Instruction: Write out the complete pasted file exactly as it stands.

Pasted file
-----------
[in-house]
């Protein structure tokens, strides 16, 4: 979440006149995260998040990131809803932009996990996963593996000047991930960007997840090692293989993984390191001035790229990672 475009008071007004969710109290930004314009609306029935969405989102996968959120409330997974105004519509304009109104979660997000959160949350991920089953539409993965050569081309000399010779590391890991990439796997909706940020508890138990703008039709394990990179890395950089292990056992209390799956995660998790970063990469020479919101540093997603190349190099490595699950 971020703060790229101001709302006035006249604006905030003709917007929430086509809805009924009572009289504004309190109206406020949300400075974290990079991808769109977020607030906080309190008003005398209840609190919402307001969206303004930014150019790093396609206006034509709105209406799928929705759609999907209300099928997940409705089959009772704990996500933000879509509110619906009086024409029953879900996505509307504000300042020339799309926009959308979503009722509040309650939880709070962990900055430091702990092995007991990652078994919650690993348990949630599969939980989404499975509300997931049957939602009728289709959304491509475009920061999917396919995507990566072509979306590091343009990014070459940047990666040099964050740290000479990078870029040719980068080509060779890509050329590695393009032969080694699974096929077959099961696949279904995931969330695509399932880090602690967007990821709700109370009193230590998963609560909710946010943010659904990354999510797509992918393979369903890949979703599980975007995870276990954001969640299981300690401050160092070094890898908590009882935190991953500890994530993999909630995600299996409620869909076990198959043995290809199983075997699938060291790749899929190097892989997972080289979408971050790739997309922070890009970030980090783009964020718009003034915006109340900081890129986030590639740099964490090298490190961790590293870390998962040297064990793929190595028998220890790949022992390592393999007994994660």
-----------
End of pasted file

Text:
[in-house]
């Protein structure tokens, strides 16, 4: 979440006149995260998040990131809803932009996990996963593996000047991930960007997840090692293989993984390191001035790229990672 475009008071007004969710109290930004314009609306029935969405989102996968959120409330997974105004519509304009109104979660997000959160949350991920089953539409993965050569081309000399010779590391890991990439796997909706940020508890138990703008039709394990990179890395950089292990056992209390799956995660998790970063990469020479919101540093997603190349190099490595699950 971020703060790229101001709302006035006249604006905030003709917007929430086509809805009924009572009289504004309190109206406020949300400075974290990079991808769109977020607030906080309190008003005398209840609190919402307001969206303004930014150019790093396609206006034509709105209406799928929705759609999907209300099928997940409705089959009772704990996500933000879509509110619906009086024409029953879900996505509307504000300042020339799309926009959308979503009722509040309650939880709070962990900055430091702990092995007991990652078994919650690993348990949630599969939980989404499975509300997931049957939602009728289709959304491509475009920061999917396919995507990566072509979306590091343009990014070459940047990666040099964050740290000479990078870029040719980068080509060779890509050329590695393009032969080694699974096929077959099961696949279904995931969330695509399932880090602690967007990821709700109370009193230590998963609560909710946010943010659904990354999510797509992918393979369903890949979703599980975007995870276990954001969640299981300690401050160092070094890898908590009882935190991953500890994530993999909630995600299996409620869909076990198959043995290809199983075997699938060291790749899929190097892989997972080289979408971050790739997309922070890009970030980090783009964020718009003034915006109340900081890129986030590639740099964490090298490190961790590293870390998962040297064990793929190595028998220890790949022992390592393999007994994660």